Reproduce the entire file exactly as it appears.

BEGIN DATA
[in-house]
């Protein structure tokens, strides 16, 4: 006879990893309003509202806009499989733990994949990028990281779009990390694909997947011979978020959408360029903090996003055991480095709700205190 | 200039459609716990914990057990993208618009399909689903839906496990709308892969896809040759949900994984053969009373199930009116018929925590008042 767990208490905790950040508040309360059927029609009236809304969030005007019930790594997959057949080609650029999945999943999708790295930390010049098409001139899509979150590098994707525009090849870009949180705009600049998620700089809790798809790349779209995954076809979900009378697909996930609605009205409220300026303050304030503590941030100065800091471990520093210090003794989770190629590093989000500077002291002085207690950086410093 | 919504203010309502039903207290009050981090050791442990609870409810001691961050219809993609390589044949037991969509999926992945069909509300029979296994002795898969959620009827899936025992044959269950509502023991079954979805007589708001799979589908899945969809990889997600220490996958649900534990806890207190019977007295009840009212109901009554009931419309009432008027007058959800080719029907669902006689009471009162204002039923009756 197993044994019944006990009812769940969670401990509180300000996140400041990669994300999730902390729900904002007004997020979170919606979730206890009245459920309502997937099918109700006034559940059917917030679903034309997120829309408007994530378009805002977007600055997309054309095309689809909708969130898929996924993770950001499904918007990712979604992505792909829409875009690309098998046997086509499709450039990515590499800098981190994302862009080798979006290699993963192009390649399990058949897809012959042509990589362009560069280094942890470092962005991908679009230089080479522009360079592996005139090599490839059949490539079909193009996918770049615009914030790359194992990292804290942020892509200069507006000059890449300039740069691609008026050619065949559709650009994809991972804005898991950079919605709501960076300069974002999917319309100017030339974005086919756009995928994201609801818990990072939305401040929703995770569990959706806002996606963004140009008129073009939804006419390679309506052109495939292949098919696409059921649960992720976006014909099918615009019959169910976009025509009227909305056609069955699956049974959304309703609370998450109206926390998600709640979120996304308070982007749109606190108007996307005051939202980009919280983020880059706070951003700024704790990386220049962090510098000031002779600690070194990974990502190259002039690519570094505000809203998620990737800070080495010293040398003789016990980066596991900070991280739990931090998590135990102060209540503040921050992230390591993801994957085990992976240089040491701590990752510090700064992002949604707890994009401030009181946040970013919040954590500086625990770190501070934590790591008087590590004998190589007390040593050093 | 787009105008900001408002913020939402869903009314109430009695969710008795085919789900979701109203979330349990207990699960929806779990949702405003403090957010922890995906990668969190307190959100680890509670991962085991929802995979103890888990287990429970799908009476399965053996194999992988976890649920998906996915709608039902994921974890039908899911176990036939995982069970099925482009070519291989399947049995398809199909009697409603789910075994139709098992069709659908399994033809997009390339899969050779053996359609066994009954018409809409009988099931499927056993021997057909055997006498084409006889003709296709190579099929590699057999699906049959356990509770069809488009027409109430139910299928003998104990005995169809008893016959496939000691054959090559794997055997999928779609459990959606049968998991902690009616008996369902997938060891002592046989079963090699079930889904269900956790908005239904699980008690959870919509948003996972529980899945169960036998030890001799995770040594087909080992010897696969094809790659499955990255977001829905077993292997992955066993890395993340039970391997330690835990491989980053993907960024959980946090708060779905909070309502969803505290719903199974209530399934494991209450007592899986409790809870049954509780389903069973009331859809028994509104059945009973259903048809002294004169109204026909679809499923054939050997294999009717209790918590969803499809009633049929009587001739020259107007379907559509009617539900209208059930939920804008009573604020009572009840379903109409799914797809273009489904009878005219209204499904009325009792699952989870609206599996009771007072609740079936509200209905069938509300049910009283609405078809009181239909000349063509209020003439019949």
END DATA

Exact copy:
[in-house]
């Protein structure tokens, strides 16, 4: 006879990893309003509202806009499989733990994949990028990281779009990390694909997947011979978020959408360029903090996003055991480095709700205190 | 200039459609716990914990057990993208618009399909689903839906496990709308892969896809040759949900994984053969009373199930009116018929925590008042 767990208490905790950040508040309360059927029609009236809304969030005007019930790594997959057949080609650029999945999943999708790295930390010049098409001139899509979150590098994707525009090849870009949180705009600049998620700089809790798809790349779209995954076809979900009378697909996930609605009205409220300026303050304030503590941030100065800091471990520093210090003794989770190629590093989000500077002291002085207690950086410093 | 919504203010309502039903207290009050981090050791442990609870409810001691961050219809993609390589044949037991969509999926992945069909509300029979296994002795898969959620009827899936025992044959269950509502023991079954979805007589708001799979589908899945969809990889997600220490996958649900534990806890207190019977007295009840009212109901009554009931419309009432008027007058959800080719029907669902006689009471009162204002039923009756 197993044994019944006990009812769940969670401990509180300000996140400041990669994300999730902390729900904002007004997020979170919606979730206890009245459920309502997937099918109700006034559940059917917030679903034309997120829309408007994530378009805002977007600055997309054309095309689809909708969130898929996924993770950001499904918007990712979604992505792909829409875009690309098998046997086509499709450039990515590499800098981190994302862009080798979006290699993963192009390649399990058949897809012959042509990589362009560069280094942890470092962005991908679009230089080479522009360079592996005139090599490839059949490539079909193009996918770049615009914030790359194992990292804290942020892509200069507006000059890449300039740069691609008026050619065949559709650009994809991972804005898991950079919605709501960076300069974002999917319309100017030339974005086919756009995928994201609801818990990072939305401040929703995770569990959706806002996606963004140009008129073009939804006419390679309506052109495939292949098919696409059921649960992720976006014909099918615009019959169910976009025509009227909305056609069955699956049974959304309703609370998450109206926390998600709640979120996304308070982007749109606190108007996307005051939202980009919280983020880059706070951003700024704790990386220049962090510098000031002779600690070194990974990502190259002039690519570094505000809203998620990737800070080495010293040398003789016990980066596991900070991280739990931090998590135990102060209540503040921050992230390591993801994957085990992976240089040491701590990752510090700064992002949604707890994009401030009181946040970013919040954590500086625990770190501070934590790591008087590590004998190589007390040593050093 | 787009105008900001408002913020939402869903009314109430009695969710008795085919789900979701109203979330349990207990699960929806779990949702405003403090957010922890995906990668969190307190959100680890509670991962085991929802995979103890888990287990429970799908009476399965053996194999992988976890649920998906996915709608039902994921974890039908899911176990036939995982069970099925482009070519291989399947049995398809199909009697409603789910075994139709098992069709659908399994033809997009390339899969050779053996359609066994009954018409809409009988099931499927056993021997057909055997006498084409006889003709296709190579099929590699057999699906049959356990509770069809488009027409109430139910299928003998104990005995169809008893016959496939000691054959090559794997055997999928779609459990959606049968998991902690009616008996369902997938060891002592046989079963090699079930889904269900956790908005239904699980008690959870919509948003996972529980899945169960036998030890001799995770040594087909080992010897696969094809790659499955990255977001829905077993292997992955066993890395993340039970391997330690835990491989980053993907960024959980946090708060779905909070309502969803505290719903199974209530399934494991209450007592899986409790809870049954509780389903069973009331859809028994509104059945009973259903048809002294004169109204026909679809499923054939050997294999009717209790918590969803499809009633049929009587001739020259107007379907559509009617539900209208059930939920804008009573604020009572009840379903109409799914797809273009489904009878005219209204499904009325009792699952989870609206599996009771007072609740079936509200209905069938509300049910009283609405078809009181239909000349063509209020003439019949």